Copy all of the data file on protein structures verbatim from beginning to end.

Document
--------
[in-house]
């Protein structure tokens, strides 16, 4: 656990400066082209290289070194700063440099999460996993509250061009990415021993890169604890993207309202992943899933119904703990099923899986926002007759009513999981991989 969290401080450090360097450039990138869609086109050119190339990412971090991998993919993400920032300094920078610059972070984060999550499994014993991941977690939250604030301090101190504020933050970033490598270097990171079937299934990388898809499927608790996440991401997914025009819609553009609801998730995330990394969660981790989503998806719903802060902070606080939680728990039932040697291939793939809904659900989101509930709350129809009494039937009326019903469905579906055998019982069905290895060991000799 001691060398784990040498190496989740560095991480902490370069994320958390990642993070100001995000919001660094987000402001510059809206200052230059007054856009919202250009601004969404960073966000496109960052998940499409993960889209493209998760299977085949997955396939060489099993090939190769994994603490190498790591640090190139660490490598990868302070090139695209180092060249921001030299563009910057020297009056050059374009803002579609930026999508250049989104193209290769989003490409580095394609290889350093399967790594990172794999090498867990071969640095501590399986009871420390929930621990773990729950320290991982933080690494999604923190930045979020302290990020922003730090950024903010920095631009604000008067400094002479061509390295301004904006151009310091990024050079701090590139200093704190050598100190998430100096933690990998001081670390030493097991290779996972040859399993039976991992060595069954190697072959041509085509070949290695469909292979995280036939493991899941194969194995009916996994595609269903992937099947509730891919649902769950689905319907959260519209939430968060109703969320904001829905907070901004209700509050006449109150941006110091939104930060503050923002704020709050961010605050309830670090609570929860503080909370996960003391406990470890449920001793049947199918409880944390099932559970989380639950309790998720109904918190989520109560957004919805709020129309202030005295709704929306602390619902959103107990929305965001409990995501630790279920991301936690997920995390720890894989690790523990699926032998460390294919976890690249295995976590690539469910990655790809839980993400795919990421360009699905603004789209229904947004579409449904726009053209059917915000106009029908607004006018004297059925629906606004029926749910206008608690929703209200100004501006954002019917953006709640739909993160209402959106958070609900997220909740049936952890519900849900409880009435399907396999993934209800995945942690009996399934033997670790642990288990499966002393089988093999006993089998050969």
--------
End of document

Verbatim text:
[in-house]
């Protein structure tokens, strides 16, 4: 656990400066082209290289070194700063440099999460996993509250061009990415021993890169604890993207309202992943899933119904703990099923899986926002007759009513999981991989 969290401080450090360097450039990138869609086109050119190339990412971090991998993919993400920032300094920078610059972070984060999550499994014993991941977690939250604030301090101190504020933050970033490598270097990171079937299934990388898809499927608790996440991401997914025009819609553009609801998730995330990394969660981790989503998806719903802060902070606080939680728990039932040697291939793939809904659900989101509930709350129809009494039937009326019903469905579906055998019982069905290895060991000799 001691060398784990040498190496989740560095991480902490370069994320958390990642993070100001995000919001660094987000402001510059809206200052230059007054856009919202250009601004969404960073966000496109960052998940499409993960889209493209998760299977085949997955396939060489099993090939190769994994603490190498790591640090190139660490490598990868302070090139695209180092060249921001030299563009910057020297009056050059374009803002579609930026999508250049989104193209290769989003490409580095394609290889350093399967790594990172794999090498867990071969640095501590399986009871420390929930621990773990729950320290991982933080690494999604923190930045979020302290990020922003730090950024903010920095631009604000008067400094002479061509390295301004904006151009310091990024050079701090590139200093704190050598100190998430100096933690990998001081670390030493097991290779996972040859399993039976991992060595069954190697072959041509085509070949290695469909292979995280036939493991899941194969194995009916996994595609269903992937099947509730891919649902769950689905319907959260519209939430968060109703969320904001829905907070901004209700509050006449109150941006110091939104930060503050923002704020709050961010605050309830670090609570929860503080909370996960003391406990470890449920001793049947199918409880944390099932559970989380639950309790998720109904918190989520109560957004919805709020129309202030005295709704929306602390619902959103107990929305965001409990995501630790279920991301936690997920995390720890894989690790523990699926032998460390294919976890690249295995976590690539469910990655790809839980993400795919990421360009699905603004789209229904947004579409449904726009053209059917915000106009029908607004006018004297059925629906606004029926749910206008608690929703209200100004501006954002019917953006709640739909993160209402959106958070609900997220909740049936952890519900849900409880009435399907396999993934209800995945942690009996399934033997670790642990288990499966002393089988093999006993089998050969």